Satan. Lucifer. The Evil One. Mephistopheles. The Prince of Darkness. Old Scratch. Whatever you call him, historians claim that Satan has preoccupied humanity since roughly 2000 BCE.
The eternal nemesis of all that is right and good, the Devil has been the key figure in countless poems, plays, and novels throughout history and is equally prominent in modern cinema. Actors who have played the Devil include some of the most revered of all time, though their portrayals of Satan on film are as different as the many names and incarnations of the Beast himself.
Al Pacino plays the Devil as one John Milton, which is also the name of the English writer who penned the epic 1667 poem Paradise Lost about the Fall of Man. Pacino plays Satan as a slick-talking head of a successful New York City law firm giving the Devil a modern take. But Pacino's Devil is still up to his old tricks as he tempts Kevin Lomax (Keanu Reeves) with promises of material wealth and power while simultaneously destroying his loving wife's (Charlize Theron) sanity. The Devil's endgame in the movie is about as horrible and terrifying as they come: to have his son Kevin sleep with his half-sister to conceive the Antichrist.
Pacino's version of Satan is a slippery conman. As James Kendrick of Q Network Film Desk noted, "Pacino puts on a great show, investing enough in his character to make him evil, but not so much that we think he's truly serious."
In many movie appearances, the Devil is depicted in the midst of one of his many plots to corrupt humanity and rule the Earth. In Constantine, Peter Stormare's creepy casually Lucifer only wants one thing: exorcist John Constantine's (Keanu Reeves) immortal soul.
Resurrected after a suicide attempt in his teens, John believes he can "buy" his way into heaven if he uses his abilities to wage war against the demons that attempt to influence humanity before the cancer in his lungs kills him a second time.
In order to stop an even worse fate from befalling the Earth, John commits suicide a second time to warn Lucifer about those conspiring against him. To reward John, Lucifer grants him one favor. Rather than use the favor to save himself, he uses it selflessly, which grants him admission into heaven. Furious, Lucifer heals John and cures him of cancer so that he will live long enough to earn his place in Hell once again, proving the adage "the Devil is patient."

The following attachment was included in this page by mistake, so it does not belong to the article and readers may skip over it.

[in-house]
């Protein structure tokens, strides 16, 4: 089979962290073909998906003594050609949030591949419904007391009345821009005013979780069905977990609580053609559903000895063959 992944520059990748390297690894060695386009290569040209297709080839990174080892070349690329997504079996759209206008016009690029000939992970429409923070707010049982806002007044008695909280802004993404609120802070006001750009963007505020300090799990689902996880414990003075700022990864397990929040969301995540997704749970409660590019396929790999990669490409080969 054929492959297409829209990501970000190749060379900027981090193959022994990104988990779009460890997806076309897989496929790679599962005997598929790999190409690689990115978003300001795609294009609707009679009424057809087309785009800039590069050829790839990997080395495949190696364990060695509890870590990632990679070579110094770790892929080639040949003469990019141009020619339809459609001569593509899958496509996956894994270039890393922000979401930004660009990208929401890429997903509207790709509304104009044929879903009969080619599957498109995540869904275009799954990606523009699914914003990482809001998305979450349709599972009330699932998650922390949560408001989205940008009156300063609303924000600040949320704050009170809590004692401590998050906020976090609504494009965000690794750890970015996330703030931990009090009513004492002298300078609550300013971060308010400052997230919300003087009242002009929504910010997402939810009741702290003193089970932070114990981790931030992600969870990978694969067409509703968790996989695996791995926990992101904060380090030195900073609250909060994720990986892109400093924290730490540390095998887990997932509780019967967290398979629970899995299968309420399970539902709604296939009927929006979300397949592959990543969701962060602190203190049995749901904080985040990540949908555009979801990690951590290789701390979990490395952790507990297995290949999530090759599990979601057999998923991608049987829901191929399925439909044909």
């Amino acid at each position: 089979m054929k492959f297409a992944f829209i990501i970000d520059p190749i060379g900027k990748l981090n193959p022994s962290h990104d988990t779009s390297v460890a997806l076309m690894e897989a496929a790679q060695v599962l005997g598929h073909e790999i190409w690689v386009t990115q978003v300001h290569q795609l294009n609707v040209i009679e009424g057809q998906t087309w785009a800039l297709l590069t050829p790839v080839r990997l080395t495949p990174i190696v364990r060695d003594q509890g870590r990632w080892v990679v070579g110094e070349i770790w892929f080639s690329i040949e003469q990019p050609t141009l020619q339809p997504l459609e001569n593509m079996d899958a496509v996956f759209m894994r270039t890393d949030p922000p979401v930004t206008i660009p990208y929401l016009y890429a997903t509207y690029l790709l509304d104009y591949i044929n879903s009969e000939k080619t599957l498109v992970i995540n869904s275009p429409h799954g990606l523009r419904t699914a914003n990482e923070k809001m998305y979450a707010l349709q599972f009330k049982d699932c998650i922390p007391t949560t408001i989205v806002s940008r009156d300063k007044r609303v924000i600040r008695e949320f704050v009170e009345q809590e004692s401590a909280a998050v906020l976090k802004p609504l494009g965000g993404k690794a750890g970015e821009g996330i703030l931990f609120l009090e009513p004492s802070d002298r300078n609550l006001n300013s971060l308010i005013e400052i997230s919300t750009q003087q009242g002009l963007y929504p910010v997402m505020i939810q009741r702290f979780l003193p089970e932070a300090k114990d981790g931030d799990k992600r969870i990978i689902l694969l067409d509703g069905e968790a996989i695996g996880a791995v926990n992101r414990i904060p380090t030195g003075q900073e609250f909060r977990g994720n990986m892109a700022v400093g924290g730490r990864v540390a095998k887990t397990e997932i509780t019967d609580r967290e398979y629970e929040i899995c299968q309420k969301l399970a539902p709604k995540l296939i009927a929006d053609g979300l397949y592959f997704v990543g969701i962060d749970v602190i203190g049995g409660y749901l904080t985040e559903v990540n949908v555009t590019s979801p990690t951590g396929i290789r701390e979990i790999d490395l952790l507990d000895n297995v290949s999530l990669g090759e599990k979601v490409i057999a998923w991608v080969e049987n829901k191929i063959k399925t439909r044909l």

Critics were quick to damn the film, while others, like Peter Travers of Rolling Stone, said it still managed to "scare up some devilish fun."
Conjured into existence by the desires of three lonely women who don't know they are witches, Jack Nicholson's Daryl Van Horne starts as a wealthy and charming, if eccentric, new arrival in the sleeper town of Eastwick, RI.
However, when his crude advances are spurned by the witches, Nicholson reveals his character to be a capricious, horny, jealous version of the Devil who uses his supernatural powers to seduce, control, and torment the witches and anyone else who gets in his way.
When the witches attempt to kill him using a voodoo doll, Van Horne loses control and transforms into a monstrous creature before disappearing. Being the Devil, of course, means he can't be "killed," and Van Horne returns 18 months later on TV monitors to peek in on the three children he sired with the witches.
Viggo Mortensen brings a bestial fury to his portrayal of Lucifer in The Prophecy. His look is very much in line with the modern portrayal of the Devil as a swarthy man with dark hair and a beard, rather than a scaly red-skinned demon. Still, Mortensen's performance is every bit as scary as any fork-tongued monster. Mortensen delivers brutal dialogue with cringe-inducing fervor and his Devil is the ever-watching, ever-waiting, manipulator of mankind and devourer of souls.
Mortensen's version of Stan is dangerously alluring. While the film was not well-received, critics like Rob Vaux of Flipside Movie Emporium noted, "Viggo Mortensen's cameo is worth the price of admission alone."